[68] Role of Macrophages and Tumor Angiogenesis in Desmoid-Type Fibromatosis

Stefhanie Romero, Justyna Szafranska, Eliovel Cabrera, Allan Gonzalez, Ana Peiro, Jaume Llauger, Luis Ortega, Silvia Bague, Belen Canet, Inigo Espinosa, Jaime Prat. Hospital de la Santa Creu i Sant Pau. Institute of Biomedical Research (IIB Sant Pau). Autonomous University of Barcelona, Barcelona, Spain; Hospital de la Santa Creu i Sant Pau, Barcelona, Spain; Hospital Clínico San Carlos, Madrid, Spain

Background: Desmoid-type fibromatosis (DTF) is a rare soft tissue tumor with fibroblastic features affecting 2 to 4 individuals per million population per year. Despite its bland microscopic appearance, the tumor behaves aggressively. Although unable to metastasize, DTF tends to recur and local recurrences in anatomically critical sites can be fatal. Tumor associated macrophages (TAM) play an important role in tumor development through the activation of angiogenesis, particularly in cases of epithelial malignancies. The aim of this study is to investigate the prognostic significance of TAMs and the number of microvessels in DTF.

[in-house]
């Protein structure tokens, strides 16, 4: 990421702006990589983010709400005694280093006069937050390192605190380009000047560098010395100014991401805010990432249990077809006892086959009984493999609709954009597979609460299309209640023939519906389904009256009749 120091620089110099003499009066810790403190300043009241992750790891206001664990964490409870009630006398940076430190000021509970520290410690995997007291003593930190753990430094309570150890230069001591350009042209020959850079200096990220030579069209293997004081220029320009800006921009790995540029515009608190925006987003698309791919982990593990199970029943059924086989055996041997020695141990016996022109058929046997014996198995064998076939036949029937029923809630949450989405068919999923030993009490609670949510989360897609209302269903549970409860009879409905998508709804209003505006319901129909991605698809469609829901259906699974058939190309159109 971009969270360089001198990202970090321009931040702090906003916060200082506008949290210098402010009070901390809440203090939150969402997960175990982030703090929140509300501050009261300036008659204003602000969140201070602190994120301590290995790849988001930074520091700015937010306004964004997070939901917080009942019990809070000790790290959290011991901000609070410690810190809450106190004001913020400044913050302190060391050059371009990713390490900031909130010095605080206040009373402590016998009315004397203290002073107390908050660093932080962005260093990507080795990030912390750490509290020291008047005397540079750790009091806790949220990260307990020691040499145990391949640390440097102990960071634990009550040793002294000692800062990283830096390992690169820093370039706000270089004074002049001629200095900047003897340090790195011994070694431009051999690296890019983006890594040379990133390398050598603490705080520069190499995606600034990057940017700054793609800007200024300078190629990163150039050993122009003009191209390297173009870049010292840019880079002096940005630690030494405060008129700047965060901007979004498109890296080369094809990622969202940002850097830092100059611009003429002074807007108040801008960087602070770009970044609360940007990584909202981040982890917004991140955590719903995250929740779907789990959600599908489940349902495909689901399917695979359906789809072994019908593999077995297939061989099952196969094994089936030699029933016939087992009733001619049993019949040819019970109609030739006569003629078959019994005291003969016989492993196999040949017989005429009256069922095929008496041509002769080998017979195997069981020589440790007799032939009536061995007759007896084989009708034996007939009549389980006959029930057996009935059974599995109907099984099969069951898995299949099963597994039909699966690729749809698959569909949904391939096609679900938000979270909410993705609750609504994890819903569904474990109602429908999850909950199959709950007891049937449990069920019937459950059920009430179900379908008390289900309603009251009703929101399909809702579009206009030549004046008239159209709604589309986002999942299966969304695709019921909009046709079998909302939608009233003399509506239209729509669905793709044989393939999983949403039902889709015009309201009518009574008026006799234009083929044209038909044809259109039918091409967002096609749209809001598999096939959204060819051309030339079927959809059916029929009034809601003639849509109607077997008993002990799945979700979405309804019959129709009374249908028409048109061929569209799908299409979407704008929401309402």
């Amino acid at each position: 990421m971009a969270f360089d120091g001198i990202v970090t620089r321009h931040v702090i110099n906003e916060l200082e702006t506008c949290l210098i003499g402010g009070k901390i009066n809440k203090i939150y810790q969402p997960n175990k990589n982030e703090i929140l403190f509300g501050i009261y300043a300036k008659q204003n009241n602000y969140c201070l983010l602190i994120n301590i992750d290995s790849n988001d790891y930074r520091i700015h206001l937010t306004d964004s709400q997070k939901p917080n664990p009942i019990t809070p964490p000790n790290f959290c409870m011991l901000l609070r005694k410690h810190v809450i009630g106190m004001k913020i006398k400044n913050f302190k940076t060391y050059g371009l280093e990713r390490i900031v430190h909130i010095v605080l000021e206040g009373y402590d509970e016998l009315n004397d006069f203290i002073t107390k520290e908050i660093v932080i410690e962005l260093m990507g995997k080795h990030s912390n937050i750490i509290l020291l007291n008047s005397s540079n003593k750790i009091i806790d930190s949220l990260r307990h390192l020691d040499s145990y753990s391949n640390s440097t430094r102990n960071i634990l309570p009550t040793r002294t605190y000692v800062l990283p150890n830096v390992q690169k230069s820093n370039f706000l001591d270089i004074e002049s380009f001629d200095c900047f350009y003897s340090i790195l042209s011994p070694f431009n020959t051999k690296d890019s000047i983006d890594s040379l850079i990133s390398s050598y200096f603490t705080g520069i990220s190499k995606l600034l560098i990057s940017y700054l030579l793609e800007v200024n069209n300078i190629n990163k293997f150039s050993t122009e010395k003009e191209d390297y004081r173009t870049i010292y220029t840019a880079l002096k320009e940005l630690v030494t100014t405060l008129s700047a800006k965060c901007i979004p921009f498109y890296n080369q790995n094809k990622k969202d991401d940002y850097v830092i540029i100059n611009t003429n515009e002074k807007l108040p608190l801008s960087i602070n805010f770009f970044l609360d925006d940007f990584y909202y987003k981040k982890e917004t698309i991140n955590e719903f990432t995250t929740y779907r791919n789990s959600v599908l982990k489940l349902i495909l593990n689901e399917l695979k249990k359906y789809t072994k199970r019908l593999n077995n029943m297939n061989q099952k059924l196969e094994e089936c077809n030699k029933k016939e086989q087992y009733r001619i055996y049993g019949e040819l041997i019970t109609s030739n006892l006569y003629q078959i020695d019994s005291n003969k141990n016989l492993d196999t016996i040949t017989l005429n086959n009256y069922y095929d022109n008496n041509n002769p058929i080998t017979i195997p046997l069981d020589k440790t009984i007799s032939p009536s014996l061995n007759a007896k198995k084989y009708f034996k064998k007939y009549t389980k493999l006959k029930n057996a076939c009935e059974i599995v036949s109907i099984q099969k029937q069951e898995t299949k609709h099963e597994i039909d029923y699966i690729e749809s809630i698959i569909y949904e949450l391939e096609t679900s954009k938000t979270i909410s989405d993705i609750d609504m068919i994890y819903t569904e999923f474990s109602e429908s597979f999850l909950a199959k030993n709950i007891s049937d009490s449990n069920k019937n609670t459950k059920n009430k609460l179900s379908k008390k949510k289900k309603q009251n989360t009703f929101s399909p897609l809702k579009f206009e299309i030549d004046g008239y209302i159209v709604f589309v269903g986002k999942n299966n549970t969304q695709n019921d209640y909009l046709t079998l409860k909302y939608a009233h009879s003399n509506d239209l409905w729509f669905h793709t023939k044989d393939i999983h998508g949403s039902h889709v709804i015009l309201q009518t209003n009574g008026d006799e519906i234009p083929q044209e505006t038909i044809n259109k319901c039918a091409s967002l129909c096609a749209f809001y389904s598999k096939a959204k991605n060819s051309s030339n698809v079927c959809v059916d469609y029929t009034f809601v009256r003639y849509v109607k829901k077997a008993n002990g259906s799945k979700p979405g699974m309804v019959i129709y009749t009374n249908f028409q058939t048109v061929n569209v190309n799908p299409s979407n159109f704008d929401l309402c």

Design: Tumor macrophages (CD163), microvessel density (CD31), and beta-catenin were investigated on 69 primary DTF cases with follow-up information. CTNNB1 mutations were also studied.
Results: High density of tumor macrophages and high number of microvessels were associated with a significantly worse recurrence-free survival (P = 0.03 and P = 0.007 respectively). There was a significant correlation between microvessel density and CD163-macrophages (P=0.02). Furthermore, combination of high number of tumor macrophages and high microvessel density (MVD) greatly improved the statistical significance (P = 0.000005).
Conclusions: Macrophages and microvessels may play an important role in the biologic behavior of DTF. This finding could help in the clinical management of patients with DTF.
Category: Bone & Soft Tissue

Monday, March 19, 2012 1:00 PM

Poster Session II # 30, Monday Afternoon

 

Close Window